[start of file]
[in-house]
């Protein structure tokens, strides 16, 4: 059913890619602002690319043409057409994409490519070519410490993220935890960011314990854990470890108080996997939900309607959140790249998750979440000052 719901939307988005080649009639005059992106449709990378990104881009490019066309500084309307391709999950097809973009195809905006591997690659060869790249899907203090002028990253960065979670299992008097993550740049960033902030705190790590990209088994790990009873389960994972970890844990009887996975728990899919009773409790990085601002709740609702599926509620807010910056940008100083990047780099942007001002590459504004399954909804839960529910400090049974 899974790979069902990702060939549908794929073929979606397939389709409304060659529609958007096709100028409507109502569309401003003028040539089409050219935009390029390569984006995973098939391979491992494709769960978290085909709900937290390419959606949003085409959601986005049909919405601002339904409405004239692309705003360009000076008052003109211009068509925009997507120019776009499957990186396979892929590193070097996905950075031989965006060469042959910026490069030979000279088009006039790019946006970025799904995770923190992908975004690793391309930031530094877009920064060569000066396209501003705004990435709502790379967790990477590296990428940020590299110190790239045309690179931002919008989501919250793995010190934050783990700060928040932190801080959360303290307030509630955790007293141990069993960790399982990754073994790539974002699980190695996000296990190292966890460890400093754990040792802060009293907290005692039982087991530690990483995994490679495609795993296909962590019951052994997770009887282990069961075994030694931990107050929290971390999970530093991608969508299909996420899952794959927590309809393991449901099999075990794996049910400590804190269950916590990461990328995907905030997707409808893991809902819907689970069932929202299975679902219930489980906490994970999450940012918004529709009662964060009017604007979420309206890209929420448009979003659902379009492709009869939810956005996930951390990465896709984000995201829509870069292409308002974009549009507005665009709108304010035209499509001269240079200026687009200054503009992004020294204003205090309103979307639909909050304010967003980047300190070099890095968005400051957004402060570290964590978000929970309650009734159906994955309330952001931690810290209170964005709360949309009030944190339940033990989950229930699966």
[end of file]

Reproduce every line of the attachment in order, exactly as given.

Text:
[in-house]
């Protein structure tokens, strides 16, 4: 059913890619602002690319043409057409994409490519070519410490993220935890960011314990854990470890108080996997939900309607959140790249998750979440000052 719901939307988005080649009639005059992106449709990378990104881009490019066309500084309307391709999950097809973009195809905006591997690659060869790249899907203090002028990253960065979670299992008097993550740049960033902030705190790590990209088994790990009873389960994972970890844990009887996975728990899919009773409790990085601002709740609702599926509620807010910056940008100083990047780099942007001002590459504004399954909804839960529910400090049974 899974790979069902990702060939549908794929073929979606397939389709409304060659529609958007096709100028409507109502569309401003003028040539089409050219935009390029390569984006995973098939391979491992494709769960978290085909709900937290390419959606949003085409959601986005049909919405601002339904409405004239692309705003360009000076008052003109211009068509925009997507120019776009499957990186396979892929590193070097996905950075031989965006060469042959910026490069030979000279088009006039790019946006970025799904995770923190992908975004690793391309930031530094877009920064060569000066396209501003705004990435709502790379967790990477590296990428940020590299110190790239045309690179931002919008989501919250793995010190934050783990700060928040932190801080959360303290307030509630955790007293141990069993960790399982990754073994790539974002699980190695996000296990190292966890460890400093754990040792802060009293907290005692039982087991530690990483995994490679495609795993296909962590019951052994997770009887282990069961075994030694931990107050929290971390999970530093991608969508299909996420899952794959927590309809393991449901099999075990794996049910400590804190269950916590990461990328995907905030997707409808893991809902819907689970069932929202299975679902219930489980906490994970999450940012918004529709009662964060009017604007979420309206890209929420448009979003659902379009492709009869939810956005996930951390990465896709984000995201829509870069292409308002974009549009507005665009709108304010035209499509001269240079200026687009200054503009992004020294204003205090309103979307639909909050304010967003980047300190070099890095968005400051957004402060570290964590978000929970309650009734159906994955309330952001931690810290209170964005709360949309009030944190339940033990989950229930699966």